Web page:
Change in Body Mass Index Associated With Lowest Mortality in Denmark, 1976-2013
Research output: Contribution to journal › Journal article › Research › peer-review
IMPORTANCE: Research has shown a U-shaped pattern in the association of body mass index (BMI) with mortality. Although average BMI has increased over time in most countries, the prevalence of cardiovascular risk factors may also be decreasing among obese individuals over time. Thus, the BMI associated with lowest all-cause mortality may have changed.
OBJECTIVE: To determine whether the BMI value that is associated with the lowest all-cause mortality has increased in the general population over a period of 3 decades.
DESIGN, SETTING, AND PARTICIPANTS: Three cohorts from the same general population enrolled at different times: the Copenhagen City Heart Study in 1976-1978 (n = 13,704) and 1991-1994 (n = 9482) and the Copenhagen General Population Study in 2003-2013 (n = 97,362). All participants were followed up from inclusion in the studies to November 2014, emigration, or death, whichever came first.
EXPOSURES: For observational studies, BMI was modeled using splines and in categories defined by the World Health Organization. Body mass index was calculated as weight in kilograms divided by height in meters squared.
MAIN OUTCOMES AND MEASURES: Main outcome was all-cause mortality and secondary outcomes were cause-specific mortality.
RESULTS: The number of deaths during follow-up was 10,624 in the 1976-1978 cohort (78% cumulative mortality; mortality rate [MR], 30/1000 person-years [95%CI, 20-46]), 5025 in the 1991-1994 cohort (53%; MR, 16/1000 person-years [95%CI, 9-30]), and 5580 in the 2003-2013 cohort (6%;MR, 4/1000 person-years [95%CI, 1-10]). Except for cancer mortality, the association of BMI with all-cause, cardiovascular, and other mortality was curvilinear (U-shaped). The BMI associated with the lowest all-cause mortality increased by 3.3 from the 1976-1978 cohort compared with the 2003-2013 cohort. [table: see text] The multivariable-adjusted hazard ratios for all-cause mortality for BMI of 30 or more vs BMI of 18.5 to 24.9 were 1.31 (95%CI, 1.23-1.39;MR, 46/1000 person-years [95%CI, 32-66] vs 28/1000 person-years [95%CI, 18-45]) in the 1976-1978 cohort, 1.13 (95%CI, 1.04-1.22; MR, 28/1000 person-years [95%CI, 17-47] vs 15/1000 person-years [95%CI, 7-31]) in the 1991-1994 cohort, and 0.99 (95%CI, 0.92-1.07;MR, 5/1000 person-years [95%CI, 2-12] vs 4/1000 person-years [95%CI, 1-11]) in the 2003-2013 cohort. CONCLUSIONS AND RELEVANCE Among 3 Danish cohorts, the BMI associated with the lowest all-cause mortality increased by 3.3 from cohorts enrolled from 1976-1978 through 2003-2013. Further investigation is needed to understand the reason for this change and its implications.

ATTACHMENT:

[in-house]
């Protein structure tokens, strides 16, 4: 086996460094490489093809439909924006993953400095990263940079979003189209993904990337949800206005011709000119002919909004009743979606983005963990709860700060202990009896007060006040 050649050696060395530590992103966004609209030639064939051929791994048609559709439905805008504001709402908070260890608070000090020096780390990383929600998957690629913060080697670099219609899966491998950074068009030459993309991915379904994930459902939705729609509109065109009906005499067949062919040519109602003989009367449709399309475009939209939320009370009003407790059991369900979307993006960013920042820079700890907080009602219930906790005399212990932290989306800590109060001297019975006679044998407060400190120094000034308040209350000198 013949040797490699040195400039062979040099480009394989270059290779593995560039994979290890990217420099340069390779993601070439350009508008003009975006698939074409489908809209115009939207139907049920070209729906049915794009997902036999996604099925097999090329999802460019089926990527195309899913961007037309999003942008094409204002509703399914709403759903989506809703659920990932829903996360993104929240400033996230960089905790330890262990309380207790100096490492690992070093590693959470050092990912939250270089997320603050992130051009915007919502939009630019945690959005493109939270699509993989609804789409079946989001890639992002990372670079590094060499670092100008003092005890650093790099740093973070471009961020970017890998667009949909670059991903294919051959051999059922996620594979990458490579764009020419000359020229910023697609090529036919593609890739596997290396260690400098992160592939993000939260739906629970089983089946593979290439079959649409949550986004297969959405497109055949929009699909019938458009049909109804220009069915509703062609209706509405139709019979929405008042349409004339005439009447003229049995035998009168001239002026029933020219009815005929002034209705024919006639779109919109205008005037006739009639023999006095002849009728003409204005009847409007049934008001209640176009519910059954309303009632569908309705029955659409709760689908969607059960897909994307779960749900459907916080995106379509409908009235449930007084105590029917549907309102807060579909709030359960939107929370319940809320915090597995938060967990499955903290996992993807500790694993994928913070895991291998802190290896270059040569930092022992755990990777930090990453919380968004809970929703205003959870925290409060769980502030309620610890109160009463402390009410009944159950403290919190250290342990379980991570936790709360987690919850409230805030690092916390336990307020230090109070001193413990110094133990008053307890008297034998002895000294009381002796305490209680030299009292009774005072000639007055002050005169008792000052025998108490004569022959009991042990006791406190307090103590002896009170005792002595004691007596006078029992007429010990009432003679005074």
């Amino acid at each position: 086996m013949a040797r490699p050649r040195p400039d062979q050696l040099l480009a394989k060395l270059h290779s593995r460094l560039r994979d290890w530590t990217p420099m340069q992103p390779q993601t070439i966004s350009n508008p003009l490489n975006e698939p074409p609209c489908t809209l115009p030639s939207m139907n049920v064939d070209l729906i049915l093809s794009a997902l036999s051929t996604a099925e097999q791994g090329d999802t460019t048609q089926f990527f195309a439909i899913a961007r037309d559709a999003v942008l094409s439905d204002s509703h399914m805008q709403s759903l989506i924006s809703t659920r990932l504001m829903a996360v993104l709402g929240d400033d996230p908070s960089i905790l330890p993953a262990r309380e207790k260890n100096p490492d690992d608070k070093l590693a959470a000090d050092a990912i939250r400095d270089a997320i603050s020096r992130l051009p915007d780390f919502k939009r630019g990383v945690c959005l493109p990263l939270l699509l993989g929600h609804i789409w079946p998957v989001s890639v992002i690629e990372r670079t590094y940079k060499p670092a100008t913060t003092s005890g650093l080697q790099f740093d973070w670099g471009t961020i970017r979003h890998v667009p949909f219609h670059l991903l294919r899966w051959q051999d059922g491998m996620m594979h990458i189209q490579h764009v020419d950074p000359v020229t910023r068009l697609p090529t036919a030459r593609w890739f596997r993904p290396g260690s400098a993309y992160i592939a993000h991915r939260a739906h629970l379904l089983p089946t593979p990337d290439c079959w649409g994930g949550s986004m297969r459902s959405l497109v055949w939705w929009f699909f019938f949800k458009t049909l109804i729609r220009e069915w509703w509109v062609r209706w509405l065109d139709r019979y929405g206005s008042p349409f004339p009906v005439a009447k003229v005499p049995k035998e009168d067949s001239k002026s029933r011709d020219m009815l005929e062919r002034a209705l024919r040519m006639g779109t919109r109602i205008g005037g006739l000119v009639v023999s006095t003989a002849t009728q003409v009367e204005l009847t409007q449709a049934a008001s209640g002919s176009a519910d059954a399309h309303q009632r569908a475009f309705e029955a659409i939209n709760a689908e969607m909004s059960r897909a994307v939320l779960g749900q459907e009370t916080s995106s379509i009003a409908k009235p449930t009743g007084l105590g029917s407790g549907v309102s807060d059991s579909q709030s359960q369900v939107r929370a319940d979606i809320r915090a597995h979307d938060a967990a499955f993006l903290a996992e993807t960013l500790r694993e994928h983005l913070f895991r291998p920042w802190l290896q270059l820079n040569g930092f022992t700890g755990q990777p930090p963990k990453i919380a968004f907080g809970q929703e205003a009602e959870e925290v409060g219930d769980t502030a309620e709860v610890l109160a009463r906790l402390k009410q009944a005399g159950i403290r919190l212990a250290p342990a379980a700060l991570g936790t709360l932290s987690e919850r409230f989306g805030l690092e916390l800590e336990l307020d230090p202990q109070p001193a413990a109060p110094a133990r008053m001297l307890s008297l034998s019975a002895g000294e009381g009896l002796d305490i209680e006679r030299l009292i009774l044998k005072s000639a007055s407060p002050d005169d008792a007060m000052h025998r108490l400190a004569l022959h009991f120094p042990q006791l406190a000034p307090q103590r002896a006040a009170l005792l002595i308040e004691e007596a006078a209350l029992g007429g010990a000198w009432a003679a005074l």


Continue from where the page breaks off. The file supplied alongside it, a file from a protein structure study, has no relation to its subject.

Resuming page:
|Journal||J A M A: The Journal of the American Medical Association|
|Number of pages||8|
|Publication status||Published - 10 May 2016|
- Aged, Aged, 80 and over, Body Height, Body Mass Index, Body Weight, Cardiovascular Diseases, Cause of Death, Cohort Studies, Denmark, Female, Humans, Male, Middle Aged, Neoplasms, Proportional Hazards Models, Journal Article, Research Support, Non-U.S. Gov't